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Sunday, December 14, 2014

A New Bang Toy

Serbi is one of my dear friends. I've known him since fall of 1985 when we met as sophomores in high school on the Kennedy High School marching band field. The story has probably been told on this blog more than once, but it seems when I retell a story, I change a detail or two or add a detail or two. Today, I'm recalling how many drum sets Serbi has owned over the years. When I met him, he had a set of brown Gretch drums that had really deep sounding toms. I loved the tone of those drums. He had a silver Pearl set for a while and then, sadly, I lost track. I played the green set I mentioned in my Facebook post below at Fat Jack's in Cedar Rapids in 2013. Previous to that, I have a dim memory of playing his drums during a song at a Fireman's Dance in Blairstown, a small town west of Cedar Rapids, when he played in a band called Shotgun, but I also kind of remember not knowing what time signature the song was in and messing up.

All that aside, Serbi has a new set of drums, as shown below.

For as many times as I've thought about or wanted a new set of drums, I have not ever purchased either a replacement for or an additional set of drums, disregarding the Yamaha electronic set for Alex. I still have my Ludwig Vistalites and even though I haven't played them since fall of 2013, which is when Lou's Classic Ride began rehearsing at Joe's girlfriend's studio in Iowa City, I really have zero intention of ever selling them. I have joked that if there comes a day when I go to the nursing home, I want these drums to be stacked in a corner so I can look at them. I feel as though they are a part of me, a part of my identity.

I will say that if I could go back in time, I would tell my young self that I should get a second set of drums to use for gigs and such. I would have never taken them out of my house if I had known that now, decades after my parents buying them for me, they would be considered vintage. My drums have been used, to be sure. The floor toms have cracks by the tension thingy and the paint on the bass drum hoop has chipped away a bit. These are little things that I, as a purchaser of drums, would expect to reduce the price of them if they were for sale.

However, they are NOT for sale and will continue to sit, stacked in the furnace room, until I need them. Unfortunately, since Uncle Rico the Band disbanded in August, I haven't been able to find a band to jam with. It's not the first time I've seen this ad:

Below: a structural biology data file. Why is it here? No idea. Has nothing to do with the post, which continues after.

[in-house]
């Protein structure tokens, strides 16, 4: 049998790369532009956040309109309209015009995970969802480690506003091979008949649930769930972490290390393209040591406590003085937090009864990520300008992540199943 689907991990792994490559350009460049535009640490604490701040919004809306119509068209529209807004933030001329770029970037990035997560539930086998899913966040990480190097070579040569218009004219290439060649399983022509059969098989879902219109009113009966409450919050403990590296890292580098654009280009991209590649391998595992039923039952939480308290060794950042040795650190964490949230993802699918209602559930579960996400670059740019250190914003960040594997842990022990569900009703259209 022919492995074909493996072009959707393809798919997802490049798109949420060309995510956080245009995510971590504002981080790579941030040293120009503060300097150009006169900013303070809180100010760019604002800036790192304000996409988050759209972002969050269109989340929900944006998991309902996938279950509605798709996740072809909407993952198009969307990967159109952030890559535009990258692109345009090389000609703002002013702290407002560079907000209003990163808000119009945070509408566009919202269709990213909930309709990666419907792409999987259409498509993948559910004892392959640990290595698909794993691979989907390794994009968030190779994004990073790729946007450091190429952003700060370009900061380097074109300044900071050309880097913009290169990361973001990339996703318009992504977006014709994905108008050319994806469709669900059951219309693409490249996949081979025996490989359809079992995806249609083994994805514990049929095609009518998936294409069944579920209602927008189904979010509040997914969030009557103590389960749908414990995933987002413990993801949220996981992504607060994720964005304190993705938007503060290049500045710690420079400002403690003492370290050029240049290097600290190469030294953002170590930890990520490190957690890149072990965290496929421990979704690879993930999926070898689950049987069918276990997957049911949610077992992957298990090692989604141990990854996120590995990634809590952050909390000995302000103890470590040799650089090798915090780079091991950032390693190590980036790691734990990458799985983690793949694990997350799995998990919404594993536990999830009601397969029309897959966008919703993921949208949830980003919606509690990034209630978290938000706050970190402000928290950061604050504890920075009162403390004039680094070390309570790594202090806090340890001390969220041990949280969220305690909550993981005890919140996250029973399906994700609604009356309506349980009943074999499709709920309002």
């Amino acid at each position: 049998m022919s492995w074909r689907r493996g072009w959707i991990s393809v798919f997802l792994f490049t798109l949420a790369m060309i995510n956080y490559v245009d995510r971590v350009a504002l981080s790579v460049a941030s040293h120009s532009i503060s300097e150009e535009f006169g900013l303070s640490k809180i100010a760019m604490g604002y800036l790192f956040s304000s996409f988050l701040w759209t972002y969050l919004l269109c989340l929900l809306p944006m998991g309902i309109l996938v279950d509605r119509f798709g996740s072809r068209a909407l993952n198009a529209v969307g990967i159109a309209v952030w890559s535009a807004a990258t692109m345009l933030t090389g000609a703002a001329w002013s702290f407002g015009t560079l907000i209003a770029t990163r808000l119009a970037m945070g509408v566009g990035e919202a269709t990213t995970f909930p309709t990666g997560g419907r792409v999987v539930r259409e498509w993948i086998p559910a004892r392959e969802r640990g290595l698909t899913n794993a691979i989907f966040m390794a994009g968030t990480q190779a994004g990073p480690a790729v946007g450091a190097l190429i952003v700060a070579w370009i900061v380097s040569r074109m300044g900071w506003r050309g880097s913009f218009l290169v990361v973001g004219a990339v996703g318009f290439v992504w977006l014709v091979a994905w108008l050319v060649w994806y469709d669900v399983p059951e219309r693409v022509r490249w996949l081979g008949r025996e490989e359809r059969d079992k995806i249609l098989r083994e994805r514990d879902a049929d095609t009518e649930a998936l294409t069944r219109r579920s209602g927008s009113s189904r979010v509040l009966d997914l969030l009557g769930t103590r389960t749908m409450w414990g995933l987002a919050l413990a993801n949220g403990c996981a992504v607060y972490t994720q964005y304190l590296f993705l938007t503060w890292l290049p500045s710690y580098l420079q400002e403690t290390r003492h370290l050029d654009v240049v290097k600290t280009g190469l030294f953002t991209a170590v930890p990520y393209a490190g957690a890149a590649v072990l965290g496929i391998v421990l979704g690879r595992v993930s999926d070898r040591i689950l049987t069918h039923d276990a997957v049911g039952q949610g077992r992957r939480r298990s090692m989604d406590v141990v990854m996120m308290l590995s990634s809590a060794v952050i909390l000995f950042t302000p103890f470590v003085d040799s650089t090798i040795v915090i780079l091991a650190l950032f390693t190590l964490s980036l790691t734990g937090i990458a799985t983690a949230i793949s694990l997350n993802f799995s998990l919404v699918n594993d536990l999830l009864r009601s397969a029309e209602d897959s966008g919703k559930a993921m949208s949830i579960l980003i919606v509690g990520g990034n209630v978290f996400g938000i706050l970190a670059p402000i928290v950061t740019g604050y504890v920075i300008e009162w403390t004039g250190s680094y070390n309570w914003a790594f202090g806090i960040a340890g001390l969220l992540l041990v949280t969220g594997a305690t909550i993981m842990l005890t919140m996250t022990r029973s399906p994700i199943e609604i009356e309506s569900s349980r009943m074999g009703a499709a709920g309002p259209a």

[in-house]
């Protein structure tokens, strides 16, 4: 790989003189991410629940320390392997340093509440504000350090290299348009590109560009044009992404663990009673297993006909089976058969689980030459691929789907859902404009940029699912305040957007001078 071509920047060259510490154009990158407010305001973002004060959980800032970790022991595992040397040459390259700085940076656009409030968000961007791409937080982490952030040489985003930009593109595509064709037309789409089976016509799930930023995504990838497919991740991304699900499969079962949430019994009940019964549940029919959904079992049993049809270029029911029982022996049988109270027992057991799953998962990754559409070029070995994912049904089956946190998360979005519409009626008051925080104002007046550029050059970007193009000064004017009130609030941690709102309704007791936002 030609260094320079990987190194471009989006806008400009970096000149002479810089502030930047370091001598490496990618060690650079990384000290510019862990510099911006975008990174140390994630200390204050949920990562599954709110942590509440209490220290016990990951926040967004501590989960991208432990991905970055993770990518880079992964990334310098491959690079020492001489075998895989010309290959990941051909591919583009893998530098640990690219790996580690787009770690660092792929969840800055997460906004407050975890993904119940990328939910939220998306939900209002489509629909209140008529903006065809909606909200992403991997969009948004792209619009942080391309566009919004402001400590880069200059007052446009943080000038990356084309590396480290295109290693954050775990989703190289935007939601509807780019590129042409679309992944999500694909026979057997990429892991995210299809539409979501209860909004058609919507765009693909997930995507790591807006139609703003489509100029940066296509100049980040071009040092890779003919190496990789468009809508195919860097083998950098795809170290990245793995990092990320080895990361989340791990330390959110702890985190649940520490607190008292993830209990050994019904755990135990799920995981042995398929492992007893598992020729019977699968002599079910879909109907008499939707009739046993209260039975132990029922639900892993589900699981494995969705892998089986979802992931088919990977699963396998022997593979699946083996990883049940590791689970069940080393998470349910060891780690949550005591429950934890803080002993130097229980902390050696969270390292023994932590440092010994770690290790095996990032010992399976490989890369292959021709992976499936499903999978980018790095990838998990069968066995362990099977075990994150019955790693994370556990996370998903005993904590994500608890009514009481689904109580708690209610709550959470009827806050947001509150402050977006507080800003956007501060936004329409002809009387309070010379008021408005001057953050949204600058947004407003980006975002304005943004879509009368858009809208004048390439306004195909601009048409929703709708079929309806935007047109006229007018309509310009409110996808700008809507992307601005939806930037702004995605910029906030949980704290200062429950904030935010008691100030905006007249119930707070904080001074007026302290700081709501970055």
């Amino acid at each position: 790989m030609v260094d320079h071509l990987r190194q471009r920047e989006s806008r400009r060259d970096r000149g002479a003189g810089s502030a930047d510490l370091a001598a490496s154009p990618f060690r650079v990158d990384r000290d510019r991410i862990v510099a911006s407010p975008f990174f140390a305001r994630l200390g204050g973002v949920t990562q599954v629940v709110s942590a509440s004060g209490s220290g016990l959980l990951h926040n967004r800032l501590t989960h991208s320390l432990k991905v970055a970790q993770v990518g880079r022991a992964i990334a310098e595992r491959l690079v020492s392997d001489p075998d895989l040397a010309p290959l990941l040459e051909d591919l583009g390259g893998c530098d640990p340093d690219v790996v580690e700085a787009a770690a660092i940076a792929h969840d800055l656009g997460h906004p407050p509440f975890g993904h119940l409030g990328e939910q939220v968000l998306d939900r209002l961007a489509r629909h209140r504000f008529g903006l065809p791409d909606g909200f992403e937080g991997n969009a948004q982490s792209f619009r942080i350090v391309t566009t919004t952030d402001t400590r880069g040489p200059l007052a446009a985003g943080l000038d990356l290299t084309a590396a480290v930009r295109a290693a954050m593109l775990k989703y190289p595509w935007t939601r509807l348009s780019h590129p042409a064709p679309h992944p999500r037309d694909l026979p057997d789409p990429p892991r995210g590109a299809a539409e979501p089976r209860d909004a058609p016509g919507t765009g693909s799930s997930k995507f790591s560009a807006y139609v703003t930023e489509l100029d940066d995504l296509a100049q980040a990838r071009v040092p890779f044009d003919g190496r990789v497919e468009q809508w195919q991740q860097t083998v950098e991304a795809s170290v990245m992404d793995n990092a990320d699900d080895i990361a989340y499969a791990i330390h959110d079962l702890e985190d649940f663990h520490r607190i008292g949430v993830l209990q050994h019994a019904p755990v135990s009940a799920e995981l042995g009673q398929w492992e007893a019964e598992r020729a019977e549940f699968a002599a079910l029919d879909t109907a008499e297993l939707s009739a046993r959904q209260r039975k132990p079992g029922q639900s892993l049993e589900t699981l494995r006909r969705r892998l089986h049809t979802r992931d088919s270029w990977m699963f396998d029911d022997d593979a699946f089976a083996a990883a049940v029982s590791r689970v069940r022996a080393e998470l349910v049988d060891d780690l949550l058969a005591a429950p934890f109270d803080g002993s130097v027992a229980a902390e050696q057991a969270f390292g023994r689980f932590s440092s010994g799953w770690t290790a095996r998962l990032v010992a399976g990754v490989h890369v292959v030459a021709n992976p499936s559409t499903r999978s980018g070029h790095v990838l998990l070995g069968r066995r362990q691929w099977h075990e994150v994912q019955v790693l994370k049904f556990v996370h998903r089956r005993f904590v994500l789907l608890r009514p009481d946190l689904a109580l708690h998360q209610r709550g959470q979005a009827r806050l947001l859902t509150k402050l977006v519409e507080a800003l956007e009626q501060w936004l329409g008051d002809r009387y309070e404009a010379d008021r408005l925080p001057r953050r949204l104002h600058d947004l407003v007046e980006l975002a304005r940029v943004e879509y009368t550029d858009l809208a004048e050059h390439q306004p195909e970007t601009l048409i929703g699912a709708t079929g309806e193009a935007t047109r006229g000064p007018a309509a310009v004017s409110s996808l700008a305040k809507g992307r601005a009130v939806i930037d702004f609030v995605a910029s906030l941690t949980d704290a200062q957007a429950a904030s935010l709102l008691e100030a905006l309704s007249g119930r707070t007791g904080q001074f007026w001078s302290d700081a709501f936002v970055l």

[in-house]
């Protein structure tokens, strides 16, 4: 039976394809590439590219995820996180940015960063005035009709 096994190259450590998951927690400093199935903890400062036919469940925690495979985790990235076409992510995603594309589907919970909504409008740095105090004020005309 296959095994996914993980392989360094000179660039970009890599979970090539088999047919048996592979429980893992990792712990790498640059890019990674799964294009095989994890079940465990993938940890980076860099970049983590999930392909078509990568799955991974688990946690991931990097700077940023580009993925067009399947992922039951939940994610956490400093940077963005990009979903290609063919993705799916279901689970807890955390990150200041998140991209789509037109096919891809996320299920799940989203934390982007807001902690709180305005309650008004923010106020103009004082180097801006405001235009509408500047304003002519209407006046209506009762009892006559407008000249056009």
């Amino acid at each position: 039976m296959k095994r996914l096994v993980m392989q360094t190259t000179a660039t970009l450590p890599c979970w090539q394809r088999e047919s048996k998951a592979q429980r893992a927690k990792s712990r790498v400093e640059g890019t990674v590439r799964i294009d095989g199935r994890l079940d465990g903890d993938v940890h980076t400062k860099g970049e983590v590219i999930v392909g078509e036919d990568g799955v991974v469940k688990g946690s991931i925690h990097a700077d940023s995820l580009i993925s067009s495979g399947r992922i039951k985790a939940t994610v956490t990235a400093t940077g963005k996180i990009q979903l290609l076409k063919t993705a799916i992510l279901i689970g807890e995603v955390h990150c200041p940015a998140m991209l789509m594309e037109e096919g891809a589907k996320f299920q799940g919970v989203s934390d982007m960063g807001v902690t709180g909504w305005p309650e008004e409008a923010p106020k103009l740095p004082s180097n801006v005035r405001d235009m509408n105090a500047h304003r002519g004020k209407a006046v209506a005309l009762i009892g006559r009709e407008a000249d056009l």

Cedar Rapids rock band is currently looking for an experienced drummer who can travel and play out every weekend. Must have own vehicle and be dependable. To inquire, please respond to this page and tell us about yourself. This position needs to be filled as soon as possible. Thanks!

I don't respond to it because I'm not going to travel and I'm not going to play out every weekend. That's just not feasible for me and for where I am in my life journey. Kind of like the Sapwoods, an Iowa City-based band that plays only originals. They wanted someone that could do regional tours and when I said that wasn't really possible, that was the deal killer. I'm really not interested in wasting the Cedar Rapids band's time. 
On the same subject, I still think about my audition for Horny Genius in January 1990, when I drove to West Branch and set up my drums in a barn. I remember rocking through the audition and when they turned to me and said, "Do you want to be our drummer," I (once again) would like to go back to that version of me and say, "YES!! SAY YES!!! DON'T DECLINE THIS OFFER!! THEY'RE GOING TO GO TOUR IN EUROPE IN THE FALL AND IF YOU SAY NO, YOU WILL REMAIN IN COLLEGE AND READ DEAD AUTHORS INSTEAD OF TOURING WITH A BAND IN EUROPE!!" As it turned out, I did say "No" and I didn't go tour with them in the fall of 1990. Of course, I've also thought that there's no way to really know if I would still be their drummer when that tour opportunity arose. I like to think I would be, but I'll never really know.

All of these words to simply say Serbi got a new set of drums that look really sweet.

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